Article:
Down and out in Pi­raeus

The Weekend Australian - Travel - - Front Page - I AN ROBERT SMITH

I AM in the mar­ket at Pi­raeus. Hav­ing paid for my feta and olives, I am leav­ing the shop when the owner way­lays me. He is small and dark, in a clean white smock, with a neat sil­ver mous­tache and sym­pa­thetic eyes.

‘‘From where do you come?’’ he asks, and when I tell him Aus­tralia, he in­quires, ‘‘Tell me, do you have the cri­sis there? ’’

He speaks the word as if it were a dis­ease, which it is, es­sen­tially — a can­cer eat­ing out the mar­row of Greek so­ci­ety. ‘‘No, not like in Greece.’’

The man nods, then be­gins to pour out his heart. With brim­ming eyes he tells me about his chil­dren, two of whom have re­cently grad­u­ated from univer­sity but, like more than 50 per cent of Greek youth, are un­able to find em­ploy­ment.

‘ ‘ What can I do?’’ he con­cludes, gen­uinely help­less. His grief un­nerves me, yet I should be ac­cus­tomed to it, hav­ing just re­turned from the Pelo­pon­nese where, point­edly, ev­ery­one had the same mes­sage — the politi­cians ‘‘ate the money’’ (this, ac­com­pa­nied by the ges­ture of a hand feed­ing the mouth) and the peo­ple paid.

Mean­while, un­der­ly­ing ev­ery­thing is this con­cern for ta paidia, the chil­dren. ‘‘What will be­come of them?’’ I am re­peat­edly asked.

Stalls sell­ing fish, fruit and veg­eta­bles are clos­ing and a hum of ac­tiv­ity stirs the pun­gent air. Voices ring out, while sun­shine pours from a cobalt sky and the mer­cu­rial Greek light works its magic, trans­form­ing an ur­ban land­scape that else­where might be un­bear­ably drab.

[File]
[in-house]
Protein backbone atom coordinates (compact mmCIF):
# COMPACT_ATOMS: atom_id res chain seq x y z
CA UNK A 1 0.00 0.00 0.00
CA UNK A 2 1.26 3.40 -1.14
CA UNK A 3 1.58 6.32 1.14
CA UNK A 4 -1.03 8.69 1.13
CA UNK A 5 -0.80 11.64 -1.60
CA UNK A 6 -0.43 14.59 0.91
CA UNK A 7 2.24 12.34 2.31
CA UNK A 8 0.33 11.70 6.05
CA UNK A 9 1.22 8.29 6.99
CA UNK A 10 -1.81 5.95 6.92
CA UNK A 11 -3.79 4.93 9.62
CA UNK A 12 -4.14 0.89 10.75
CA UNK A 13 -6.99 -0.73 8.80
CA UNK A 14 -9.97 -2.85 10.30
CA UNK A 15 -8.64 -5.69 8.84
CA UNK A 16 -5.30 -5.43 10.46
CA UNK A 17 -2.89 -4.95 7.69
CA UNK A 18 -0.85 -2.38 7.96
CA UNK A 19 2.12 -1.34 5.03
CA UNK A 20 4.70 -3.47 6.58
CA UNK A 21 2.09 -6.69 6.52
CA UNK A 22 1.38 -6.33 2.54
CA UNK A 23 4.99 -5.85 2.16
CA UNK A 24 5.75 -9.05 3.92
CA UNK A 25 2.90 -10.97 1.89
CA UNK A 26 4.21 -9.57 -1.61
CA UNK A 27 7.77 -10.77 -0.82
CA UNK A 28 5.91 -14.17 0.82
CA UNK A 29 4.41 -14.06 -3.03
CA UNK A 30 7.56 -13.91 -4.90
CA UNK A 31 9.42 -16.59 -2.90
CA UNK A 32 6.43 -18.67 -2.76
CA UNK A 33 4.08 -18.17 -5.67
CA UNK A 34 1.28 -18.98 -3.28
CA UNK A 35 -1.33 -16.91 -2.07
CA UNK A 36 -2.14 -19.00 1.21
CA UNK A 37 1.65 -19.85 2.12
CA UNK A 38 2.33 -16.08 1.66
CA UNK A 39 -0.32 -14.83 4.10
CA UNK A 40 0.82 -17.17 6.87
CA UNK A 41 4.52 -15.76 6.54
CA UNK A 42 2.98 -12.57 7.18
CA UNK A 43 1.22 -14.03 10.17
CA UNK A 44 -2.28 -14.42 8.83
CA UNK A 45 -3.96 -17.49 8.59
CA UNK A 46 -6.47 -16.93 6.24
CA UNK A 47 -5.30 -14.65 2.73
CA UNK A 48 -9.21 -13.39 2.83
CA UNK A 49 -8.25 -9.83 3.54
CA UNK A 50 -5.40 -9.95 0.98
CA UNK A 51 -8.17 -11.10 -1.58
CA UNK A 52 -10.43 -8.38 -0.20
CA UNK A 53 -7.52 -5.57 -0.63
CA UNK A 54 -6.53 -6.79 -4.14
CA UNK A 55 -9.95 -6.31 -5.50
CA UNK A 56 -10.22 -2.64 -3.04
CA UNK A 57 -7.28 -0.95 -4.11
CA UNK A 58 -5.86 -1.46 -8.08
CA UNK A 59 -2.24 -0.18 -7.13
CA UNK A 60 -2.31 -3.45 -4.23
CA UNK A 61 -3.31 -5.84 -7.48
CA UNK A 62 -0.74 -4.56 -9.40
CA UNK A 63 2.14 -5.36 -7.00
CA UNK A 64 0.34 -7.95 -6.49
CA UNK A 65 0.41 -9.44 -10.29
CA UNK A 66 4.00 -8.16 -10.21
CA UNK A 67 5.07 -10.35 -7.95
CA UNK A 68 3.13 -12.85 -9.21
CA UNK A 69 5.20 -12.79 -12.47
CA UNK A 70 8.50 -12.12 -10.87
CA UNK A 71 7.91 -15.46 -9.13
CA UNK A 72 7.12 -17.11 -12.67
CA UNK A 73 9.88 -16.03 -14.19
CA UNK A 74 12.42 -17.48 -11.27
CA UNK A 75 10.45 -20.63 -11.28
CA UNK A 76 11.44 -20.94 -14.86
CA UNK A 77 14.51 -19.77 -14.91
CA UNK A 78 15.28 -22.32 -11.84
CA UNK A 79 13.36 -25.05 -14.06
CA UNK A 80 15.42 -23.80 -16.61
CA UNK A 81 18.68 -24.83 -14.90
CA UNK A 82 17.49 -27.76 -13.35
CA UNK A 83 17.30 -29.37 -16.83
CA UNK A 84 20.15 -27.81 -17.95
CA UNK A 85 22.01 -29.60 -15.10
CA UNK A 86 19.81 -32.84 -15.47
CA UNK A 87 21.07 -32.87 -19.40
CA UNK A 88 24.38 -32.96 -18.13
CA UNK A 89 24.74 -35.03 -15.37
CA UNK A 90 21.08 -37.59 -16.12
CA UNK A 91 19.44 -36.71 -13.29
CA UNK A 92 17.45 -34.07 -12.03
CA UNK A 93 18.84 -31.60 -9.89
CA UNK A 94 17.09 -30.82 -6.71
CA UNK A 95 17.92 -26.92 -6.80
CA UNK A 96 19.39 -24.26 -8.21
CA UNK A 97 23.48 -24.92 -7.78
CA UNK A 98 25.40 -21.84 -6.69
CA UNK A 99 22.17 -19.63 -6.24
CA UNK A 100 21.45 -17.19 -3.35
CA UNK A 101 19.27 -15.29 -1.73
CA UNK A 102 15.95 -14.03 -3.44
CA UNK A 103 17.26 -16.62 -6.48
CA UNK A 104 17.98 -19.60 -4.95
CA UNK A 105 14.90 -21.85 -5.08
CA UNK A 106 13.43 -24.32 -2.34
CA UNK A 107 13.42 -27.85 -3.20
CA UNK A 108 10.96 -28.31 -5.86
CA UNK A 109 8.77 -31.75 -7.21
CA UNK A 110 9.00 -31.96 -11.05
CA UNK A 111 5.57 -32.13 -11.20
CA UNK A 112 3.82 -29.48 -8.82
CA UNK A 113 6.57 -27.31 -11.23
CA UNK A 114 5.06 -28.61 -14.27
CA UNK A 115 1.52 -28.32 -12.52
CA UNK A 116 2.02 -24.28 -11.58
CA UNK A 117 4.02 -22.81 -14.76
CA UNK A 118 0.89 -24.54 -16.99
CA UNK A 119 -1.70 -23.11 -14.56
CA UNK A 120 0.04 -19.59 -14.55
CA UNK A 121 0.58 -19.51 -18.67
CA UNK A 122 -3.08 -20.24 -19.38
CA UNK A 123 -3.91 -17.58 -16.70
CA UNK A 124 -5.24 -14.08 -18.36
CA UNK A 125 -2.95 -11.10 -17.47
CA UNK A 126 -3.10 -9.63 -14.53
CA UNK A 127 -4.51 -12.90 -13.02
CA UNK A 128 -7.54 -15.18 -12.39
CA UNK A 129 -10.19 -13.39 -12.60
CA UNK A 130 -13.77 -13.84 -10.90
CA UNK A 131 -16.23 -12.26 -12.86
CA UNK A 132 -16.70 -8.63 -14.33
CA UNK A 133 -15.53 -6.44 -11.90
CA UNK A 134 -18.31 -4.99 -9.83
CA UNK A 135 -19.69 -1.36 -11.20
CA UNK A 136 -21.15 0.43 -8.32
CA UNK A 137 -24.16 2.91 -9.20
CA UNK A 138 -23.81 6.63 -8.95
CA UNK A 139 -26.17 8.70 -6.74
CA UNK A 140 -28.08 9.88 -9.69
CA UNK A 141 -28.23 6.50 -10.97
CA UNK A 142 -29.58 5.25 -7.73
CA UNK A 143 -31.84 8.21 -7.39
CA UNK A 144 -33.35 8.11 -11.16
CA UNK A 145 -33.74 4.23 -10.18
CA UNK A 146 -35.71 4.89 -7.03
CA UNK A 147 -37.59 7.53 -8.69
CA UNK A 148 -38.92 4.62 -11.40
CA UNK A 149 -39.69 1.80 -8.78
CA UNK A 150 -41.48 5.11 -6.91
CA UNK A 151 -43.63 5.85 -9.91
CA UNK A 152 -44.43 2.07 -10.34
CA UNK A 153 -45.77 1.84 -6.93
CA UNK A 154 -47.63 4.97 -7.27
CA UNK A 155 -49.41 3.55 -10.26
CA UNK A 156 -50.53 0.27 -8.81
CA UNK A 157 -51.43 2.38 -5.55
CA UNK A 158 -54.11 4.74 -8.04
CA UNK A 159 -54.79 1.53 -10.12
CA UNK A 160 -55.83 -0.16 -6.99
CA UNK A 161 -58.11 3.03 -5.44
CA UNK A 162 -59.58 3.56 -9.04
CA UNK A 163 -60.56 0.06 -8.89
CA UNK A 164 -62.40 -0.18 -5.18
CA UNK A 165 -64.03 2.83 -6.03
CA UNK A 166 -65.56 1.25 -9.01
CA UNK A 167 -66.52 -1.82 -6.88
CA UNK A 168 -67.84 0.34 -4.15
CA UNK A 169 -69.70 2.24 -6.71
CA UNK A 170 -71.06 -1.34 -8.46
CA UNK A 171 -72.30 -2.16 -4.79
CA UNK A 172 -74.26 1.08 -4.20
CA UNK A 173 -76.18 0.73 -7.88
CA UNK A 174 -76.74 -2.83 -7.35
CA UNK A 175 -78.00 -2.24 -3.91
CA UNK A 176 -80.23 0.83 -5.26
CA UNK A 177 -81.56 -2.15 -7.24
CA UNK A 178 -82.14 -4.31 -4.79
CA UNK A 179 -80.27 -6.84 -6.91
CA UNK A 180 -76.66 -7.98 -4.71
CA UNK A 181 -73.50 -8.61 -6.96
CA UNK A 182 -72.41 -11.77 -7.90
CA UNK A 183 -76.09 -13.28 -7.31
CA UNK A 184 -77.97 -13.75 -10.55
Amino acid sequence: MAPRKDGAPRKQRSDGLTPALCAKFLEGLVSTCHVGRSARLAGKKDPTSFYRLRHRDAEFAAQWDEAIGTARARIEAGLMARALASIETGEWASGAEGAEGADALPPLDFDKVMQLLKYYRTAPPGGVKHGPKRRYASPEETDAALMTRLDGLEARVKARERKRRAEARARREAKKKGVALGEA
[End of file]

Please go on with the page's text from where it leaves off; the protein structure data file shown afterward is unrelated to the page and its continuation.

Tourists rarely linger in Pi­raeus but I’ve al­ways liked the puls­ing streets and the big white fer­ries bound for the promised ad­ven­ture of the is­lands.

The set­ting for the film Never on Sun­day, star­ring Melina Mer­couri, and the open­ing scene of Zorba the Greek, Pi­raeus boasts a che­quered his­tory.

Af­ter be­com­ing im­por­tant dur­ing the Per­sian wars of the 5th cen­tury BC, the har­bour was de­stroyed by the Ro­man gen­eral Sulla and re­mained a back­wa­ter for cen­turies un­til, in 1834, Athens be­came the cap­i­tal of the new Greek state.

ALAMY

Cru­cially, like Thessaloniki in the north, Pi­raeus was the en­try point for many of the 1.3 mil­lion Greeks ex­pelled from Asia Mi­nor in the 1923 com­pul­sory pop­u­la­tion ex­change fol­low­ing the Greek-Turk­ish war. De­scend­ing on a coun­try that had been im­pov­er­ished by the op­por­tunism of its lead­ers, the refugees formed a new un­der­class. Dis­pos­sessed, poor, ag­grieved and, most of all, baf­fled by the place in which they found them­selves, many did not even speak Greek, but Turk­ish.

Yet along with their de­spair, the new­com­ers brought their mu­si­cal tra­di­tions, in­stru­ments and singing styles. These were in­te­gral in the de­vel­op­ment of Rem­betika, the bouzoukidriven ur­ban blues al­ready well es­tab­lished in the har­bour­side cafes and hash dens of Pi­raeus.

I stum­ble on an echo of this trou­bled but cre­atively vi­brant pe­riod at the Old Clock tav­erna, where black-and-white pho­to­graphs of fa­mous Rem­betika mu­si­cians cover the walls.

Lunch­ing out­side, I watch the world pass. African im­mi­grants, bear­ing trays of sun­glasses and watches, work the tables. Smoke bil­lows from a grill manned by a ruf­fian who, a cig­a­rette clamped be­tween his lips, could pass for an ex­tra in Never on Sun­day. The man pre­pares cheap sou­vlaki and sausage and the grill is par­tic­u­larly pop­u­lar, I notice, with the el­derly, who am­ble up car­ry­ing their mea­gre gro­ceries in plas­tic bags, hand over a euro coin, and come away nib­bling at meat on a stick.

The man be­side me tells me he was born in 1926 to refugee par­ents. He has lived through the Great De­pres­sion, Nazi oc­cu­pa­tion, civil war and mil­i­tary dic­ta­tor­ship.

‘‘But I’ve en­joyed a good life,’’ he says. ‘‘As for my chil­dren and grand­chil­dren . . .’’ He pauses, point­ing a fin­ger to the sky, ‘‘Only God knows.’’

Older Greeks fear for the fu­ture

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